VIDEO Deh Cho Bridge cost increases
01 March 2010
The Deh Cho Bridge construction project in Canada's Northwest Territories is now expected to be CA$ 15 million (US$ 14.3 million) over budget, with a total price of CA$ 182 million (US$ 173.8 million).
The cost overrun arose from the redesign of the bridge, which caused a one year delay in the project, a year of lost revenue, and the requirement of new quotes for the final phase of construction.
Commenting on the revised price Minister of Transportation Michael McLeod said the Government of the Northwest Territories (GNWT) remains fully committed to the Deh Cho Bridge.
"A reliable year-round all-weather link to the south and improved transportation access to the North Slave region will provide economic benefits to the NWT for many years to come," the Minister noted.
With the bridge now 50% completed, the GNWT has taken steps to improve management of the project and to reduce uncertainty, said a GNWT statement.
The statement added that the GNWT has reached agreement with "an experienced project management team to put in place an effective project control structure to ensure the successful completion of the bridge project without further delays or unexpected costs".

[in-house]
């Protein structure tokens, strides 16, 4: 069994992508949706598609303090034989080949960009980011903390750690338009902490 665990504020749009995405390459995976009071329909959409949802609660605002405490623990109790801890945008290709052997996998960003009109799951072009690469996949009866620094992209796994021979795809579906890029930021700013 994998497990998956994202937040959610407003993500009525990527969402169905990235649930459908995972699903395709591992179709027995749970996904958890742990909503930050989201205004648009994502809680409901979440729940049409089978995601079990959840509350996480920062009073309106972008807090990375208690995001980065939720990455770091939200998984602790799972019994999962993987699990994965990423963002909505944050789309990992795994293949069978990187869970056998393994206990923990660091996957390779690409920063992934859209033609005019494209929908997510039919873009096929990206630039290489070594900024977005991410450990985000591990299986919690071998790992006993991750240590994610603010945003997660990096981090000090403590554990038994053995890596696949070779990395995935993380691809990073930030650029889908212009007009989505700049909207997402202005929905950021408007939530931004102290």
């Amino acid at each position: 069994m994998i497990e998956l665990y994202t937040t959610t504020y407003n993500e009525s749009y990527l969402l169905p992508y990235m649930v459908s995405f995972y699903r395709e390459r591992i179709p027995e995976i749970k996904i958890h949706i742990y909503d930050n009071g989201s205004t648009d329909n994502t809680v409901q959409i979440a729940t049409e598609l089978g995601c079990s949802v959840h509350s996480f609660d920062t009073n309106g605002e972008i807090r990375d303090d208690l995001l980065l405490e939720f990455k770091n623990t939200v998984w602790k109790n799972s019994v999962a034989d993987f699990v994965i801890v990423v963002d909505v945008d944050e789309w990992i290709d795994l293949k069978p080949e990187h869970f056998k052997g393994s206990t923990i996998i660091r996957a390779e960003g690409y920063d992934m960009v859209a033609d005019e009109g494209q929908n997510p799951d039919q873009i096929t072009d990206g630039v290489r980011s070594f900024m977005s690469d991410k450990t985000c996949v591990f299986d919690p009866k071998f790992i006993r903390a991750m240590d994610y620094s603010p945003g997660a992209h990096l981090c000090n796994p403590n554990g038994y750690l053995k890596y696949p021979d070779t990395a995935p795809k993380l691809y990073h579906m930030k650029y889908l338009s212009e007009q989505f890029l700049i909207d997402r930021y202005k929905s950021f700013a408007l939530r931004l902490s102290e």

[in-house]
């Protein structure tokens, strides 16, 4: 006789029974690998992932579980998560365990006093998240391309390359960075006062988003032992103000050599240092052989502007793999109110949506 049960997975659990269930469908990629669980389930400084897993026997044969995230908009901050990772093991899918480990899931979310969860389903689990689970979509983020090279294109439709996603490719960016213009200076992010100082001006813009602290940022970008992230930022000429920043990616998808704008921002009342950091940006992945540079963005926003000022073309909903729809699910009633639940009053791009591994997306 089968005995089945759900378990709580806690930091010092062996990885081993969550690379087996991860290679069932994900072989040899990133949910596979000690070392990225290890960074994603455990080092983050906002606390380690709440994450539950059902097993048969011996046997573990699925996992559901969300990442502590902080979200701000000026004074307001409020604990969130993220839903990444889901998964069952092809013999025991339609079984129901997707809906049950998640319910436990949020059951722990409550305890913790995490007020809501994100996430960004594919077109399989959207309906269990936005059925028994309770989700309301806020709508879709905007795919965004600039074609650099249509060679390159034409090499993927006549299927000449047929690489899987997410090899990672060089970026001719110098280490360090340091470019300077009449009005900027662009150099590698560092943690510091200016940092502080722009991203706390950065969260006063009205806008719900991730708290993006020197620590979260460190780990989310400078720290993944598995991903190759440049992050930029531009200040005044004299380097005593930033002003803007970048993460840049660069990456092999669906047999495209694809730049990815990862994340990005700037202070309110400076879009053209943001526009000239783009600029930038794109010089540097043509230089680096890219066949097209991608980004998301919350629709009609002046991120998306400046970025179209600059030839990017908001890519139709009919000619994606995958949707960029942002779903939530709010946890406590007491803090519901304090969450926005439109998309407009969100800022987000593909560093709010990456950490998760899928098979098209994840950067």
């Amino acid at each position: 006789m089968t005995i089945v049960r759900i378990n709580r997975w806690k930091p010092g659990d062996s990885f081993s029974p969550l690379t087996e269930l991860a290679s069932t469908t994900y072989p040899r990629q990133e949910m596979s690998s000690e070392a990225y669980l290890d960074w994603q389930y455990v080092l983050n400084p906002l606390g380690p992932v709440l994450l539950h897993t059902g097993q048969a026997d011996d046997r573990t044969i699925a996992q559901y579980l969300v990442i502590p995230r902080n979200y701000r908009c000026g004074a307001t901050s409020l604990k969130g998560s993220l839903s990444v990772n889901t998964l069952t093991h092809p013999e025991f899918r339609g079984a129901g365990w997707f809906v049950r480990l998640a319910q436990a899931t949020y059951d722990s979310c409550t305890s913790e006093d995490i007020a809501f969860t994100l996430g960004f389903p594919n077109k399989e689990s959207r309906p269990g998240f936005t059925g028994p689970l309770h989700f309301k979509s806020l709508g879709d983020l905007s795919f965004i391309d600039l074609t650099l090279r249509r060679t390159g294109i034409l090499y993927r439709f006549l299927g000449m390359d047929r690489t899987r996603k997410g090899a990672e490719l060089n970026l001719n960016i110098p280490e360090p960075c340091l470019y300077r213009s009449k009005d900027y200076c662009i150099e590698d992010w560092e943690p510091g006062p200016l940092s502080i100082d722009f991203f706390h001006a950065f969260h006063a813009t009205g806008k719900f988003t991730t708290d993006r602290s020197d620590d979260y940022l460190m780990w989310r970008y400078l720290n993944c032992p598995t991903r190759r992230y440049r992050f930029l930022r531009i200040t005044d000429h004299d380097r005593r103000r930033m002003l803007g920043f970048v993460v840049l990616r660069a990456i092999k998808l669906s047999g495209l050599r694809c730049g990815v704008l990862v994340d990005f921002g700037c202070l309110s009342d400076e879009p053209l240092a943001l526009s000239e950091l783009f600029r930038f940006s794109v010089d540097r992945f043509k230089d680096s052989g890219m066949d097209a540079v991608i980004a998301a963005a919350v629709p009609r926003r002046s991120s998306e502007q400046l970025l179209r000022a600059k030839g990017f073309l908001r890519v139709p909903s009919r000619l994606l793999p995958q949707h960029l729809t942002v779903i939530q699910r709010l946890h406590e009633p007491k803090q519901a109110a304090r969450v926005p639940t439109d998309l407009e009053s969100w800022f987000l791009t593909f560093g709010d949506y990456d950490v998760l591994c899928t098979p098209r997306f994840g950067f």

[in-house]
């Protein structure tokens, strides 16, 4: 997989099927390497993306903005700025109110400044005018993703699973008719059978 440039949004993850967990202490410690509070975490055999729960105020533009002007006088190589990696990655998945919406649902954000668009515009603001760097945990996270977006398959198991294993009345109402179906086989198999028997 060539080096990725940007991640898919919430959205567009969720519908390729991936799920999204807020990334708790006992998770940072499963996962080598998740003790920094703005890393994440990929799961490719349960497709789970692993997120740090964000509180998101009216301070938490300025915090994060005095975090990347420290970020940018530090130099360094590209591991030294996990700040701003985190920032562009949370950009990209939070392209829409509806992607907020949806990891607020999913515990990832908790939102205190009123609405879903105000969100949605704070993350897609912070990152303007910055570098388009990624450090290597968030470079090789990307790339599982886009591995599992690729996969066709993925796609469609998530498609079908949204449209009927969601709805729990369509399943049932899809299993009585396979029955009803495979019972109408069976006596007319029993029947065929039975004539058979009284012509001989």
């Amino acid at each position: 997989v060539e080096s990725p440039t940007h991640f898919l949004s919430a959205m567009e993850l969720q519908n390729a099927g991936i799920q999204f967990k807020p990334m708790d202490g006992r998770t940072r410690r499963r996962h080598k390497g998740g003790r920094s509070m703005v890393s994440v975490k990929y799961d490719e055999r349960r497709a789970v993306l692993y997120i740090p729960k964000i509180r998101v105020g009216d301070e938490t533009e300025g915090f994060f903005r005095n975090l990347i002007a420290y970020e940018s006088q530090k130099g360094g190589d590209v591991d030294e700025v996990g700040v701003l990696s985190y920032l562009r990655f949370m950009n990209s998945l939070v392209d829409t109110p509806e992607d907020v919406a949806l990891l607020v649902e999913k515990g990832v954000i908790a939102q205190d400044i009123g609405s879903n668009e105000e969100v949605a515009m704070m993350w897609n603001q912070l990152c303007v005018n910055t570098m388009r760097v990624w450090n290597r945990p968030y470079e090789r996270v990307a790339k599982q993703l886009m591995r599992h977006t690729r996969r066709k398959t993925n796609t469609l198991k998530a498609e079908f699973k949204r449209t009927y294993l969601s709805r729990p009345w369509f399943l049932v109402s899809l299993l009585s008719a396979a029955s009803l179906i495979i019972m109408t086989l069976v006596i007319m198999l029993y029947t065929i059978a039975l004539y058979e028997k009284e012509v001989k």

Negotiations for a new general contractor are in their final stages, and it is expected that a new contract will be announced soon. This would allow the project to remain on track for completion by November 2011, and would satisfy a key expectation of the lenders, said the statement.
The Deh Cho Bridge is a joint project between the GNWT and the Deh Cho Bridge Corporation (DCBC). Under the project's Concession Agreement, responsibility for covering cost overruns falls to the GNWT, with DCBC responsible for reimbursing the GNWT out of its revenues from the project before it receives an enhanced return.
The bridge will replace the operations of the Merv Hardie Ferry and the Mackenzie River Ice Crossing currently at that location.
The bridge will be financed by the savings from the elimination of the ferry and ice bridge operation, a CA$ 2 million (US$ 1.9 million) annual contribution from the GNWT, and a toll on commercial vehicles crossing the bridge. Passenger vehicles will not be charged a toll.